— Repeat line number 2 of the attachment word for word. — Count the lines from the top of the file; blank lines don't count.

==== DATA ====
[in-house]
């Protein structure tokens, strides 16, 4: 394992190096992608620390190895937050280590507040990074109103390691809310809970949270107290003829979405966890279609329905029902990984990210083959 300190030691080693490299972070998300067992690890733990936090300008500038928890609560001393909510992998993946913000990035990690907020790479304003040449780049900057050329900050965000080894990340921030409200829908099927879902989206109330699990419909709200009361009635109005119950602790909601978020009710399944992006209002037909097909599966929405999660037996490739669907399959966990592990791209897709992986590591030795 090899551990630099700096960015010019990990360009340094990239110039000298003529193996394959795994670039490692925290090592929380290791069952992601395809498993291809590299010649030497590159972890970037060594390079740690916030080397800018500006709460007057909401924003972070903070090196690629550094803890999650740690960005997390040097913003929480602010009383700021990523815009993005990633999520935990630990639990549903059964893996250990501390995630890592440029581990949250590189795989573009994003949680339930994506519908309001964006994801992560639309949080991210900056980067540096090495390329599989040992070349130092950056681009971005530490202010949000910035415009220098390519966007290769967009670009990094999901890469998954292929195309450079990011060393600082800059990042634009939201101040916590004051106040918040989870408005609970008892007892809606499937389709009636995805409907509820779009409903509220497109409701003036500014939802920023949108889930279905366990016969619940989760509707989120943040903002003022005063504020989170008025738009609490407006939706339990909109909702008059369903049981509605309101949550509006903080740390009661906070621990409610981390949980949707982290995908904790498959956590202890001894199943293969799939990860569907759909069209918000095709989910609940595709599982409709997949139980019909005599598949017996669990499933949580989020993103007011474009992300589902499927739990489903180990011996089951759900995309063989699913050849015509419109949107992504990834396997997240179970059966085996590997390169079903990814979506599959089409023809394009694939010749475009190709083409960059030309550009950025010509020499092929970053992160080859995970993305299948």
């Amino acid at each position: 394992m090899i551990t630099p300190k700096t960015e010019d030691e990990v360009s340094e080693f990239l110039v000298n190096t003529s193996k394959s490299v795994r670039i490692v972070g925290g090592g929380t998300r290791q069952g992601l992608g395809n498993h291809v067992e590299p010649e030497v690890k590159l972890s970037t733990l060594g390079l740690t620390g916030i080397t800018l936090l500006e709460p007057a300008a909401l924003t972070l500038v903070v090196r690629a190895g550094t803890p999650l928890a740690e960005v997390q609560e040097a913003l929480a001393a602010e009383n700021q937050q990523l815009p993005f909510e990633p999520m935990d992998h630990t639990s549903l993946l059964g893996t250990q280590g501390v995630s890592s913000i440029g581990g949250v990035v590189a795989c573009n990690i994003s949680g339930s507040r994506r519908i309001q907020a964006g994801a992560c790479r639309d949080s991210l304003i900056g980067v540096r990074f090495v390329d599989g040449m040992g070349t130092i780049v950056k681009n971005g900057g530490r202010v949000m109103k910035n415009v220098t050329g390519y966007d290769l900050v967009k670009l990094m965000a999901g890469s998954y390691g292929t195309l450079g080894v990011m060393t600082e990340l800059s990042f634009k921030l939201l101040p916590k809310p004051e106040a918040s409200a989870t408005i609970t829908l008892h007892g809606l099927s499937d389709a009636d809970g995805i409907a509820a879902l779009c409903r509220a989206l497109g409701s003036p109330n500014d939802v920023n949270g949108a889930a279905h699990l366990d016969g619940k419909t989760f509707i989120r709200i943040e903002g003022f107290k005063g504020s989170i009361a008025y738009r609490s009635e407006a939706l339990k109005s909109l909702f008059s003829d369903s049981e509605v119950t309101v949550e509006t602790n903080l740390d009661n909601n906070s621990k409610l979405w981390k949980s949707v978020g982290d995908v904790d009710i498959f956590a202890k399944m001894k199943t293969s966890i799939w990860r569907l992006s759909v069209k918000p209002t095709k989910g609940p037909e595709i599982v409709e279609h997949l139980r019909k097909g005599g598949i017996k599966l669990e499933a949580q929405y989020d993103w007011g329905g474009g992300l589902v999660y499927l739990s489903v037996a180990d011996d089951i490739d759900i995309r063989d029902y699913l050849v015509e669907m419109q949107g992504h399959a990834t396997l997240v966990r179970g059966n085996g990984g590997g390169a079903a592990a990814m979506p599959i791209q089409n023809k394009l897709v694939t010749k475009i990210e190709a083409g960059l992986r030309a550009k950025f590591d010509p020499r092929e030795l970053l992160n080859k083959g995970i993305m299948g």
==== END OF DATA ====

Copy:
């Protein structure tokens, strides 16, 4: 394992190096992608620390190895937050280590507040990074109103390691809310809970949270107290003829979405966890279609329905029902990984990210083959 300190030691080693490299972070998300067992690890733990936090300008500038928890609560001393909510992998993946913000990035990690907020790479304003040449780049900057050329900050965000080894990340921030409200829908099927879902989206109330699990419909709200009361009635109005119950602790909601978020009710399944992006209002037909097909599966929405999660037996490739669907399959966990592990791209897709992986590591030795 090899551990630099700096960015010019990990360009340094990239110039000298003529193996394959795994670039490692925290090592929380290791069952992601395809498993291809590299010649030497590159972890970037060594390079740690916030080397800018500006709460007057909401924003972070903070090196690629550094803890999650740690960005997390040097913003929480602010009383700021990523815009993005990633999520935990630990639990549903059964893996250990501390995630890592440029581990949250590189795989573009994003949680339930994506519908309001964006994801992560639309949080991210900056980067540096090495390329599989040992070349130092950056681009971005530490202010949000910035415009220098390519966007290769967009670009990094999901890469998954292929195309450079990011060393600082800059990042634009939201101040916590004051106040918040989870408005609970008892007892809606499937389709009636995805409907509820779009409903509220497109409701003036500014939802920023949108889930279905366990016969619940989760509707989120943040903002003022005063504020989170008025738009609490407006939706339990909109909702008059369903049981509605309101949550509006903080740390009661906070621990409610981390949980949707982290995908904790498959956590202890001894199943293969799939990860569907759909069209918000095709989910609940595709599982409709997949139980019909005599598949017996669990499933949580989020993103007011474009992300589902499927739990489903180990011996089951759900995309063989699913050849015509419109949107992504990834396997997240179970059966085996590997390169079903990814979506599959089409023809394009694939010749475009190709083409960059030309550009950025010509020499092929970053992160080859995970993305299948």